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      Chronic stress accelerates ligature-induced periodontitis by suppressing glucocorticoid receptor-α signaling

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          Abstract

          Periodontitis is a common chronic inflammatory disease. Recent studies have shown that chronic stress (CS) might modulate periodontal disease, but there are few models of CS-induced periodontitis, and the underlying mechanisms are unclear. The present study established a rat model of periodontitis associated with CS induced by nylon thread ligatures. The severity of periodontitis was evaluated in this model by radiographic and pathological examination. The inflammatory reaction indicated by the elevated serum levels of interleukin (IL)-1β, IL-6 and IL-8 was assessed by enzyme-linked immunosorbent assay. Toll-like receptor-4 (TLR4) and glucocorticoid receptor-α (GR-α) expressions were detected by reverse transcriptase-PCR and western blotting. Open-field tests and serum corticosterone were used to evaluate CS. The results showed that CS induced behavioral changes and increased corticosterone levels of the animals with periodontitis. CS stimulation markedly increased alveolar bone loss, periodontal pocket depth and the number of plaques. It also enhanced the inflammatory reaction. These results suggest that CS accelerated the ligature-induced pathological changes associated with periodontitis. Further analysis of the mechanisms involved showed that GR-α expression was significantly downregulated in periodontal tissues of the animals undergoing CS. Blocking GR-α signaling in lipopolysaccharide and corticosteroid-treated human periodontal ligament fibroblast cells in vitro significantly upregulated the expression of p-Akt (protein kinase B) and TLR4, promoted nuclear factor-κB activity and increased levels of IL-1β, IL-6 and IL-8. This research suggests that CS might accelerate the pathological progression of periodontitis by a GR-α signaling-mediated inflammatory response and that this may be a potential therapeutic target for the treatment of periodontal disease, particularly in patients with CS.

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          Most cited references 24

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          Periodontitis: a polymicrobial disruption of host homeostasis.

          Periodontitis, or gum disease, affects millions of people each year. Although it is associated with a defined microbial composition found on the surface of the tooth and tooth root, the contribution of bacteria to disease progression is poorly understood. Commensal bacteria probably induce a protective response that prevents the host from developing disease. However, several bacterial species found in plaque (the 'red-complex' bacteria: Porphyromonas gingivalis, Tannerella forsythia and Treponema denticola) use various mechanisms to interfere with host defence mechanisms. Furthermore, disease may result from 'community-based' attack on the host. Here, I describe the interaction of the host immune system with the oral bacteria in healthy states and in diseased states.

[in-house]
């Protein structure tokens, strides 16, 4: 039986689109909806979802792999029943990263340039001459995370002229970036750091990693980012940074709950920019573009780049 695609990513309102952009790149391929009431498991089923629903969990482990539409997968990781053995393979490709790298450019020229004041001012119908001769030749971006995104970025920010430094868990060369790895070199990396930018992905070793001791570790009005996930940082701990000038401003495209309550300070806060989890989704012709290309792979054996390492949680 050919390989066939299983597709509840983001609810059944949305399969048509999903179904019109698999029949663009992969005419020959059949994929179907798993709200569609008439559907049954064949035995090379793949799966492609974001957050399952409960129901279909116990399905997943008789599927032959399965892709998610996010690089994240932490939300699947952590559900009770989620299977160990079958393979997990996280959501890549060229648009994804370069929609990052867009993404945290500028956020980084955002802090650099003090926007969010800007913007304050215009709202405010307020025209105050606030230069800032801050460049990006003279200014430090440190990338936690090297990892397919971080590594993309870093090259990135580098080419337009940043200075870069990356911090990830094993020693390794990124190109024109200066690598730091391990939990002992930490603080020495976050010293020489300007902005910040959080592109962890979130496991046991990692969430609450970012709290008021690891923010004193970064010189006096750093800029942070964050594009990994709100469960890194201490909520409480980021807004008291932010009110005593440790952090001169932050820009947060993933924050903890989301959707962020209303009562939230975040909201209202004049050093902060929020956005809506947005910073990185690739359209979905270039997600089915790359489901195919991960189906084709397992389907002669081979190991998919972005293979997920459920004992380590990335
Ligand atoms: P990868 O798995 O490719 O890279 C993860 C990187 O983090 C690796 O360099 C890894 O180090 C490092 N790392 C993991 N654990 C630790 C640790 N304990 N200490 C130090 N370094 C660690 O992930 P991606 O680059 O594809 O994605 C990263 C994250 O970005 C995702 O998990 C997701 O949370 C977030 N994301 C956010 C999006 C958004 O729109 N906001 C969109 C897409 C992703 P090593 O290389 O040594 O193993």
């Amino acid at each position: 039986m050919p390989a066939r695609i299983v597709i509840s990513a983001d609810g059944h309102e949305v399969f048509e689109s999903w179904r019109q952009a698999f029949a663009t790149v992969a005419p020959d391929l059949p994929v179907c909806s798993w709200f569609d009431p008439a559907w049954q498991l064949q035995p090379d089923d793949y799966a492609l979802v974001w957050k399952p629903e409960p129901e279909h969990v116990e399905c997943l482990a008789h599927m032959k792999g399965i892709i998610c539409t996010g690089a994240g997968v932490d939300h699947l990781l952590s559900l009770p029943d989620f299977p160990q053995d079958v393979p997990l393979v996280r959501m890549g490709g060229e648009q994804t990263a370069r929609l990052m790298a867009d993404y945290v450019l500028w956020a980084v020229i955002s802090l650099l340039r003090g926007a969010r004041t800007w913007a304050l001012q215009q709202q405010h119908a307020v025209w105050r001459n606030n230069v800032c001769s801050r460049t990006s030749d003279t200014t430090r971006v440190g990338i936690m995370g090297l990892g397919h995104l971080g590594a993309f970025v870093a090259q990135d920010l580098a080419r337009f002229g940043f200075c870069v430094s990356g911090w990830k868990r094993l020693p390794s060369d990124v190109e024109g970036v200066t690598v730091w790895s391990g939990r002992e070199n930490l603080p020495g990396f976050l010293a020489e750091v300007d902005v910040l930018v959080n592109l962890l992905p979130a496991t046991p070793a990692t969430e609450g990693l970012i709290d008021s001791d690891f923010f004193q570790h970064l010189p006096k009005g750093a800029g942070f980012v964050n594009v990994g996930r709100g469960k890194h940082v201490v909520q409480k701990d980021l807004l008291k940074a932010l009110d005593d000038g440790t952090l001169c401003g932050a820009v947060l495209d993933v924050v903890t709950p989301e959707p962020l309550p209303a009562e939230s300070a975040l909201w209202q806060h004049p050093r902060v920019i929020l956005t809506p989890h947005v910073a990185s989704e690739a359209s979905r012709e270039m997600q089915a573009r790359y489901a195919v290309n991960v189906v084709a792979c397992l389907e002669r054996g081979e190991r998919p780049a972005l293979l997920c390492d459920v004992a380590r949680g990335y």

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            Stress revisited: a critical evaluation of the stress concept.

            With the steadily increasing number of publications in the field of stress research it has become evident that the conventional usage of the stress concept bears considerable problems. The use of the term 'stress' to conditions ranging from even the mildest challenging stimulation to severely aversive conditions, is in our view inappropriate. Review of the literature reveals that the physiological 'stress' response to appetitive, rewarding stimuli that are often not considered to be stressors can be as large as the response to negative stimuli. Analysis of the physiological response during exercise supports the view that the magnitude of the neuroendocrine response reflects the metabolic and physiological demands required for behavioural activity. We propose that the term 'stress' should be restricted to conditions where an environmental demand exceeds the natural regulatory capacity of an organism, in particular situations that include unpredictability and uncontrollability. Physiologically, stress seems to be characterized by either the absence of an anticipatory response (unpredictable) or a reduced recovery (uncontrollable) of the neuroendocrine reaction. The consequences of this restricted definition for stress research and the interpretation of results in terms of the adaptive and/or maladaptive nature of the response are discussed. Copyright © 2011 Elsevier Ltd. All rights reserved.